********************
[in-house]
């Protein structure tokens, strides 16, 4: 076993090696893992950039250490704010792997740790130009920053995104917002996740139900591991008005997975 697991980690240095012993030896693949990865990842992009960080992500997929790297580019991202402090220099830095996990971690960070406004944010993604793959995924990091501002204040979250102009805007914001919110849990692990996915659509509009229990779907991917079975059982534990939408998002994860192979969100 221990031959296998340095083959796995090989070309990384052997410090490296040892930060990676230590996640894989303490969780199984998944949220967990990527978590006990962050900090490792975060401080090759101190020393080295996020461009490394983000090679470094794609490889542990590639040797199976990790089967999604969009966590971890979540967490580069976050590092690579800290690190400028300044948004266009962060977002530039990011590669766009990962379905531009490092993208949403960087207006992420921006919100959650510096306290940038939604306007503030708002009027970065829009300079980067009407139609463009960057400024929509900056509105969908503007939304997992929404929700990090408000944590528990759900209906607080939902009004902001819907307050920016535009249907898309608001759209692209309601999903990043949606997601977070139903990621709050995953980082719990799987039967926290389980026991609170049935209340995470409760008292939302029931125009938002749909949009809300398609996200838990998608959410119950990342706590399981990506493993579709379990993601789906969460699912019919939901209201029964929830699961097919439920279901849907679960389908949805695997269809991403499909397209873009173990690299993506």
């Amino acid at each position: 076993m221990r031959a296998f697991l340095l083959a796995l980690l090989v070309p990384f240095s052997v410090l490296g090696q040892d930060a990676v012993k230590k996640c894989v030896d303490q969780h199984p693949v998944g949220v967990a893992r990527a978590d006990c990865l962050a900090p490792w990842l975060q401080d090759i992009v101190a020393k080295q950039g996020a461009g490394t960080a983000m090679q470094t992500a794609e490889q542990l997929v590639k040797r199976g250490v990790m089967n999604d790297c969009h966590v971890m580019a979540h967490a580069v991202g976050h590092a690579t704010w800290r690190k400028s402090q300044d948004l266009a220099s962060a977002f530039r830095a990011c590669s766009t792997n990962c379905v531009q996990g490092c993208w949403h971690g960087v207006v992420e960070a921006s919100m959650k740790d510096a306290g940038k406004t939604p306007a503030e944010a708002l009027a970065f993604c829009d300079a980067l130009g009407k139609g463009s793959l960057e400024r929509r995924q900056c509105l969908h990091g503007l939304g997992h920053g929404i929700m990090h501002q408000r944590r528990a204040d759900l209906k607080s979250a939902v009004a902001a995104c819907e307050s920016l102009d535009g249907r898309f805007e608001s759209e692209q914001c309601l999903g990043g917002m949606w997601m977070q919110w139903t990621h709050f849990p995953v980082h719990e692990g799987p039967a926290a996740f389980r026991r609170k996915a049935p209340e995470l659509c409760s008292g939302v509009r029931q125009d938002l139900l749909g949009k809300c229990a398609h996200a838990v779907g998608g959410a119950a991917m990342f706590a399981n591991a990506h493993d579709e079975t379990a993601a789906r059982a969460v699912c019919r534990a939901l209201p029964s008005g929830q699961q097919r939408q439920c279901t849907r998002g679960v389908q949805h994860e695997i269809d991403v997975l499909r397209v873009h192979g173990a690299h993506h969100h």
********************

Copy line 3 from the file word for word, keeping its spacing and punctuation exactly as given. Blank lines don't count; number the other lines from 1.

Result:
């Amino acid at each position: 076993m221990r031959a296998f697991l340095l083959a796995l980690l090989v070309p990384f240095s052997v410090l490296g090696q040892d930060a990676v012993k230590k996640c894989v030896d303490q969780h199984p693949v998944g949220v967990a893992r990527a978590d006990c990865l962050a900090p490792w990842l975060q401080d090759i992009v101190a020393k080295q950039g996020a461009g490394t960080a983000m090679q470094t992500a794609e490889q542990l997929v590639k040797r199976g250490v990790m089967n999604d790297c969009h966590v971890m580019a979540h967490a580069v991202g976050h590092a690579t704010w800290r690190k400028s402090q300044d948004l266009a220099s962060a977002f530039r830095a990011c590669s766009t792997n990962c379905v531009q996990g490092c993208w949403h971690g960087v207006v992420e960070a921006s919100m959650k740790d510096a306290g940038k406004t939604p306007a503030e944010a708002l009027a970065f993604c829009d300079a980067l130009g009407k139609g463009s793959l960057e400024r929509r995924q900056c509105l969908h990091g503007l939304g997992h920053g929404i929700m990090h501002q408000r944590r528990a204040d759900l209906k607080s979250a939902v009004a902001a995104c819907e307050s920016l102009d535009g249907r898309f805007e608001s759209e692209q914001c309601l999903g990043g917002m949606w997601m977070q919110w139903t990621h709050f849990p995953v980082h719990e692990g799987p039967a926290a996740f389980r026991r609170k996915a049935p209340e995470l659509c409760s008292g939302v509009r029931q125009d938002l139900l749909g949009k809300c229990a398609h996200a838990v779907g998608g959410a119950a991917m990342f706590a399981n591991a990506h493993d579709e079975t379990a993601a789906r059982a969460v699912c019919r534990a939901l209201p029964s008005g929830q699961q097919r939408q439920c279901t849907r998002g679960v389908q949805h994860e695997i269809d991403v997975l499909r397209v873009h192979g173990a690299h993506h969100h």